“Where’s Skippy?” I asked Grandpa. He frowned and said slowly, “Your mom will tell you about him, when she gets home from work.”
My mother worked at the canning factory because all work was part of the war effort and because we needed the money. Standing on her feet for 8 hours tired her out, but she always smiled when she saw me and Skippy. While I waited impatiently for her to get home that day, Grandpa tried to distract me with a game of Chinese checkers.
She must have known before she went to work what was going to happen that day, but she hadn’t said a word to me. I threw myself at her when she stepped onto our wooden front porch.
“Mom! Skippy’s gone. What happened?”
She sat on the porch chair and held me. “Do you remember the other day when the mail man said Skippy bit him?”
“Yeah, but that was a lie. Skippy would never bite anyone.”
“I know, dear, I know. He was a good dog.”
“Why isn’t he here?” I demanded again.
“Well, the mail man complained to the police about Skippy and although we argued that he was a good dog, they believed the mail man.”
“So we have to keep Skippy locked up when the mail comes?” I asked.
“Oh, honey.” I could see her brown eyes glistening with unshed tears. “They took Skippy away and we will never see him again.”
Grandpa came out on the porch. “It’s a terrible thing. I never want to have another dog.”
“I know Dad. It’s heartbreaking to lose a dog.” Mom tried to smile at me, “Skippy is in a wonderful place, but we'll miss him.”
I was too little then to understand exactly what happened to Skippy, but I was told repeatedly that we could never have another dog. Until one day, months later…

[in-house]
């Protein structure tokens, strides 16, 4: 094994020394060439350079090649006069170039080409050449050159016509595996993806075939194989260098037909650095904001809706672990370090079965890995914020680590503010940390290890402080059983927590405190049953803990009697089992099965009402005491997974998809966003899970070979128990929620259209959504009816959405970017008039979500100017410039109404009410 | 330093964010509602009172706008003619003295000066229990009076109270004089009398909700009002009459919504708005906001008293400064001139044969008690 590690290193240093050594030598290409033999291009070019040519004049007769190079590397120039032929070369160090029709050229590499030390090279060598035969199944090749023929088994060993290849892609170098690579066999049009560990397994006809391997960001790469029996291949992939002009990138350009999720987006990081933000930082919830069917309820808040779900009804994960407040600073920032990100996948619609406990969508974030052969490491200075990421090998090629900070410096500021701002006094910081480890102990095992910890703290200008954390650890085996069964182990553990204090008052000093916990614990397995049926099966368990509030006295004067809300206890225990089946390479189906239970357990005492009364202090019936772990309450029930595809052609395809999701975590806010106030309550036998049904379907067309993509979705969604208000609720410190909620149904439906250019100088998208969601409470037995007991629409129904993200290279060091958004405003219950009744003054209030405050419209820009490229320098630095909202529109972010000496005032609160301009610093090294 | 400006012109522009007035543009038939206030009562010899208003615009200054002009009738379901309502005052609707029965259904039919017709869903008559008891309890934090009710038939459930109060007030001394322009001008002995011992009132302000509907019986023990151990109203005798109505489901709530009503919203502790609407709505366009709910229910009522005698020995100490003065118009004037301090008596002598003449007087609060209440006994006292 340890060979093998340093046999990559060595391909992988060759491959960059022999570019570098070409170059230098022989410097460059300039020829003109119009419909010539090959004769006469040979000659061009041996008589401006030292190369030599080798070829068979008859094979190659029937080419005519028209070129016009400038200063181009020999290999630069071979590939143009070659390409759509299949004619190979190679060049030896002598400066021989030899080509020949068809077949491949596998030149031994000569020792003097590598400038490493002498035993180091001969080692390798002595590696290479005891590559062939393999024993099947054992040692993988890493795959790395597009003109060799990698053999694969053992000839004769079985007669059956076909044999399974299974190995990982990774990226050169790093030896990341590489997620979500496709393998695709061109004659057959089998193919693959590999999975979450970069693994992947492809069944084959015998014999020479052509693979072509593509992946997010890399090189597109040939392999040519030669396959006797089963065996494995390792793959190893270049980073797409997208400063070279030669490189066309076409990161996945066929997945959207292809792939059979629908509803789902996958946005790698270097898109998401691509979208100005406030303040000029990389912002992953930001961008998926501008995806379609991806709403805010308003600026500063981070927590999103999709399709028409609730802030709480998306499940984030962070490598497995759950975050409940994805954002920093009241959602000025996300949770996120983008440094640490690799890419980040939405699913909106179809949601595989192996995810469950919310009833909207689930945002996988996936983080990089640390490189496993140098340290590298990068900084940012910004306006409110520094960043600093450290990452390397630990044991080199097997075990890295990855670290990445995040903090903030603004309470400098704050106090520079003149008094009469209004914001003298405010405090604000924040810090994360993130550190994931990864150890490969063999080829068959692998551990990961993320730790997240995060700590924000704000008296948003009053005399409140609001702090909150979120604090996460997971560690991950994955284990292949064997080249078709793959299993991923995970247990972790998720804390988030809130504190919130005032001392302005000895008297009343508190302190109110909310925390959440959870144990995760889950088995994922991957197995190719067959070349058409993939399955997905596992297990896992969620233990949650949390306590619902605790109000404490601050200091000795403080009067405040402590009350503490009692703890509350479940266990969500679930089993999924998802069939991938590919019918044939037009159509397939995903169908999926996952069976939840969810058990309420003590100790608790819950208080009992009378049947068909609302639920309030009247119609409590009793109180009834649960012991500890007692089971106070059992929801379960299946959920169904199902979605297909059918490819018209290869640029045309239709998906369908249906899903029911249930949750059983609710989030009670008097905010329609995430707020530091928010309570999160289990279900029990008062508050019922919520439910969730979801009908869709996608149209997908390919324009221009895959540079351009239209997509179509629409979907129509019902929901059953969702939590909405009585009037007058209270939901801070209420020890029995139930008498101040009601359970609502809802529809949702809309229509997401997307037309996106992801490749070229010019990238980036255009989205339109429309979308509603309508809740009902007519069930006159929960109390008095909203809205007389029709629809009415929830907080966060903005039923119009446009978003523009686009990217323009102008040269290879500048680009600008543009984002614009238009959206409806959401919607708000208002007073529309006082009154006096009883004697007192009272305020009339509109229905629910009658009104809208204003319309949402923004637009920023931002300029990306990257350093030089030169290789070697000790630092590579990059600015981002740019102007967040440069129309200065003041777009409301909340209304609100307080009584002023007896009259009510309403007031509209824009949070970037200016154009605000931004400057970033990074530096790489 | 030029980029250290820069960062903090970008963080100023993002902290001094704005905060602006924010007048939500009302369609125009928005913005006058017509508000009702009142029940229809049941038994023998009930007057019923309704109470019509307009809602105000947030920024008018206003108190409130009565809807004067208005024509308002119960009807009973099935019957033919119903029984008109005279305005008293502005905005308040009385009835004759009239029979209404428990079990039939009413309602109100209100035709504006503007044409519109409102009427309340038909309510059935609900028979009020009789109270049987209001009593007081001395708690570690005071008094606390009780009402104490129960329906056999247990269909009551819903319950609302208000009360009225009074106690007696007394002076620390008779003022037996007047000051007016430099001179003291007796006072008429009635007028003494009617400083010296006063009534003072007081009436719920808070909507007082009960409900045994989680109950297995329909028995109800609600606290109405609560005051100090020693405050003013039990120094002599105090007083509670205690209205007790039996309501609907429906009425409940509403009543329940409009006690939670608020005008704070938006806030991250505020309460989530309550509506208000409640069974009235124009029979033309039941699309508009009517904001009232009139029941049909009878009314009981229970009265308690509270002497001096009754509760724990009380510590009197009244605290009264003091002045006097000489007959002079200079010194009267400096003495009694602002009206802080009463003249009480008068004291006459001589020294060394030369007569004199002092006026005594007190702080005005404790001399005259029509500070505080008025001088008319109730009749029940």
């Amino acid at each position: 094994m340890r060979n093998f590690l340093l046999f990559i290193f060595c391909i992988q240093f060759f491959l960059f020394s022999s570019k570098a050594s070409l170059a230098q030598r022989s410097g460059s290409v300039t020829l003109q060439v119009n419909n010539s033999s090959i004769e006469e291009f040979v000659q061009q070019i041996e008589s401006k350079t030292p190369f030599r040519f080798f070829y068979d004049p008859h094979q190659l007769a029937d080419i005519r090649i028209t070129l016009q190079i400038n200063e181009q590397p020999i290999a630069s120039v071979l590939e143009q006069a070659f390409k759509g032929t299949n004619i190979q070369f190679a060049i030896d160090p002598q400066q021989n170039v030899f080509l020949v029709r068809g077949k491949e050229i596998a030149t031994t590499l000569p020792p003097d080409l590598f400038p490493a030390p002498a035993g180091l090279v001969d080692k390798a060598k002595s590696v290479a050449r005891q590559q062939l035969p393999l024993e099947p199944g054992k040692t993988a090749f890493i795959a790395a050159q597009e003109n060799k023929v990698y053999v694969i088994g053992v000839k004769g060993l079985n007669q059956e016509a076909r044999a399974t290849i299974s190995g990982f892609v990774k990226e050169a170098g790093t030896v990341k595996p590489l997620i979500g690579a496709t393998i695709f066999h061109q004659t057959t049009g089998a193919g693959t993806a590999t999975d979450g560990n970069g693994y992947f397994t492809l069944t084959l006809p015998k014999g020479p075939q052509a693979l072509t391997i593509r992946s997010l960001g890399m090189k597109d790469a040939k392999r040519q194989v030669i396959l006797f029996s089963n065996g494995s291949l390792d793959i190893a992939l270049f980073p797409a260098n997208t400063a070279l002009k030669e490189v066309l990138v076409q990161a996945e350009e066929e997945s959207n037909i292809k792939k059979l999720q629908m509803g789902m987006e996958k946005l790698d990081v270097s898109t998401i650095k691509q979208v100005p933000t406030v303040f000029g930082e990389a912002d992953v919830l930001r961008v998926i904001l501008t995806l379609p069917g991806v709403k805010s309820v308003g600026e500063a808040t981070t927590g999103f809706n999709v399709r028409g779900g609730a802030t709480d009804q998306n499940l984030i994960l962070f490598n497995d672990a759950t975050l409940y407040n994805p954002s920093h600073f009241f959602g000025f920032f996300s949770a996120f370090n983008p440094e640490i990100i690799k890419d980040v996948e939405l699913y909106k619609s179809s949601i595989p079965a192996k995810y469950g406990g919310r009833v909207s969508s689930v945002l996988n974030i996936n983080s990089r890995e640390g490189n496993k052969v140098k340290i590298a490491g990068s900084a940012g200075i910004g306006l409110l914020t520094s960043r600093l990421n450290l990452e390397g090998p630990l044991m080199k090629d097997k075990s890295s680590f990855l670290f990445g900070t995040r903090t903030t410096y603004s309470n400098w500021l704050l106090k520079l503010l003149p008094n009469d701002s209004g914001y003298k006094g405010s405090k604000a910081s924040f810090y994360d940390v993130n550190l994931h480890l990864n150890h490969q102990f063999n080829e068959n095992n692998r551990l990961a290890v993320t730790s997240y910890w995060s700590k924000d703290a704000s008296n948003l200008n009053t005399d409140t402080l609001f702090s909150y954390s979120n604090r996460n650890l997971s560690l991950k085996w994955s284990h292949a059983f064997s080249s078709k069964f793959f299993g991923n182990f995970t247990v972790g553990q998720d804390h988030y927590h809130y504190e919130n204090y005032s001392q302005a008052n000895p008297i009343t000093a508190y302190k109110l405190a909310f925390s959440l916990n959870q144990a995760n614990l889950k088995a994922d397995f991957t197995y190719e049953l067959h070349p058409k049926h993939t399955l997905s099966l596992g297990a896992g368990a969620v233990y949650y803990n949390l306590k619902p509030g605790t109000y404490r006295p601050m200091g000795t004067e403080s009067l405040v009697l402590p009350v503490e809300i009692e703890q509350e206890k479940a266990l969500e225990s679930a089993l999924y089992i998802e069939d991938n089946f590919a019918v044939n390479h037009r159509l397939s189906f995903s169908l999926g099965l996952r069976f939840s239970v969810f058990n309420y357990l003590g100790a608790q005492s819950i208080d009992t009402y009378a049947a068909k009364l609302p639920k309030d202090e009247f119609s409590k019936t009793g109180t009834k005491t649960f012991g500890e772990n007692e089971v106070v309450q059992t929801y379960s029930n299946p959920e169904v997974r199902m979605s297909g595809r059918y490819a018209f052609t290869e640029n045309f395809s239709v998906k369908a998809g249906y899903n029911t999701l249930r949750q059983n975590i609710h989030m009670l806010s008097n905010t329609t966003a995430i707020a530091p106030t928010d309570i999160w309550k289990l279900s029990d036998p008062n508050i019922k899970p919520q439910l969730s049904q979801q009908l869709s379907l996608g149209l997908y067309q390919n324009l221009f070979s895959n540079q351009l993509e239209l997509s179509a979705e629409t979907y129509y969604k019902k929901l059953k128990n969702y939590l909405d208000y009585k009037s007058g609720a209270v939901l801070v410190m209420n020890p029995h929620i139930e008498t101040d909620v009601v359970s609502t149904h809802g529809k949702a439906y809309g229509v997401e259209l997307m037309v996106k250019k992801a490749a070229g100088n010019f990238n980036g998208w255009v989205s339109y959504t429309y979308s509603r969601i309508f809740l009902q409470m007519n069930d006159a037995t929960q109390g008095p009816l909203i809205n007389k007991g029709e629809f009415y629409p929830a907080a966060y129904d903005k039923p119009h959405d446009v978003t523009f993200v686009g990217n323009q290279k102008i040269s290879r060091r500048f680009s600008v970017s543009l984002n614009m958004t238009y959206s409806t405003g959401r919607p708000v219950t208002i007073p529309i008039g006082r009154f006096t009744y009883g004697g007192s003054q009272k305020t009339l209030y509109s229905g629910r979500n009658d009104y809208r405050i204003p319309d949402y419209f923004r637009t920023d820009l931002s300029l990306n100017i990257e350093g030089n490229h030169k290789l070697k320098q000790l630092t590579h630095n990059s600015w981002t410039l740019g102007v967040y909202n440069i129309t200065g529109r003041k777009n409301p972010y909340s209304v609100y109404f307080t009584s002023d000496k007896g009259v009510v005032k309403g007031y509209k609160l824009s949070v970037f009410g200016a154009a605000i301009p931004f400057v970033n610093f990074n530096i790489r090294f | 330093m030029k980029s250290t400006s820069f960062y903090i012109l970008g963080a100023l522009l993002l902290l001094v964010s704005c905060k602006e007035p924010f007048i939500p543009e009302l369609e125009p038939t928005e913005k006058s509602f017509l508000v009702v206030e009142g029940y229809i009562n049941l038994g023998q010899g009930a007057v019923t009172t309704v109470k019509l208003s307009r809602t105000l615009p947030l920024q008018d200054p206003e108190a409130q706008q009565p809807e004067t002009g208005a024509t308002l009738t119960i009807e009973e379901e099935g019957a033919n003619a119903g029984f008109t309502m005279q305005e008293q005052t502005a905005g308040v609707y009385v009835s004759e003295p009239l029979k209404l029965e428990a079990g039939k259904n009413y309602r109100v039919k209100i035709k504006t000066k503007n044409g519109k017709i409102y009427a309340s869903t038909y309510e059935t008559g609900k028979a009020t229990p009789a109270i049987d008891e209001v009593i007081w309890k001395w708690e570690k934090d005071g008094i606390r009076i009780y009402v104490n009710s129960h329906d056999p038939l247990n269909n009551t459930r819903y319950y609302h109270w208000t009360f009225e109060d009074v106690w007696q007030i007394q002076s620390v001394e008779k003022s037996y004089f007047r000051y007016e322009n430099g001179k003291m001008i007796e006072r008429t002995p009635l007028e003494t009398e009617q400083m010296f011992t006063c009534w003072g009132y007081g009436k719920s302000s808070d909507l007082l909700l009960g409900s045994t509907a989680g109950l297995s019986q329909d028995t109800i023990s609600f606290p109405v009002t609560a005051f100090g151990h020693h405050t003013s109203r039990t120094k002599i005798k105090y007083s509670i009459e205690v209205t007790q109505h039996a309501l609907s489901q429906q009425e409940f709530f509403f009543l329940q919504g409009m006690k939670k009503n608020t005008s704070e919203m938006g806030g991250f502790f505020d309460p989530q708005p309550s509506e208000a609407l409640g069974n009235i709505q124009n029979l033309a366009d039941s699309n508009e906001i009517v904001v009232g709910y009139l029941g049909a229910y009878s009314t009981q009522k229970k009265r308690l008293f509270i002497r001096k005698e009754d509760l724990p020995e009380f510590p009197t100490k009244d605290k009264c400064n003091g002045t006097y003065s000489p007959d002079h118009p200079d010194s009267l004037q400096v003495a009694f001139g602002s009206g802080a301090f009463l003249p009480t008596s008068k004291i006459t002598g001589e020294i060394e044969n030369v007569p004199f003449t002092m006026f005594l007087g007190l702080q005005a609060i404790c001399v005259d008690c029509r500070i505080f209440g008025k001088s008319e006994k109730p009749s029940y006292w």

My friend, Scotty, told me his little rat terrier’s puppies were ready to leave home and I could have one for only a nickel. Excited and forgetting about the ‘no more dogs’ rule, I stopped at his house after school to see the squirming, little bundles of joy. One in particular kept licking my face as I held him.
I raced home and asked Grandpa if I could have a nickel to buy my Mom a ‘puppy” for Mother’s Day which was the coming Sunday. Grandpa thought for a minute, then pulled a nickel from a pocket in his workpants and said, “Be sure to pick out a fresh one.” I ignored this strange comment and happily went back to Scotty’s to pick up this special gift for my mother.
Grandpa’s eyes nearly popped out of his head when he saw my wriggling purchase.
“I thought…I thought…” he gulped, “you said ‘poppy’ not puppy.
And that’s how the ‘no more dogs’ rule was broken at our house. Tiny as he was, he had a large enough spirit to fill all of our hearts, though he could never take the place of my first love, Skippy.The End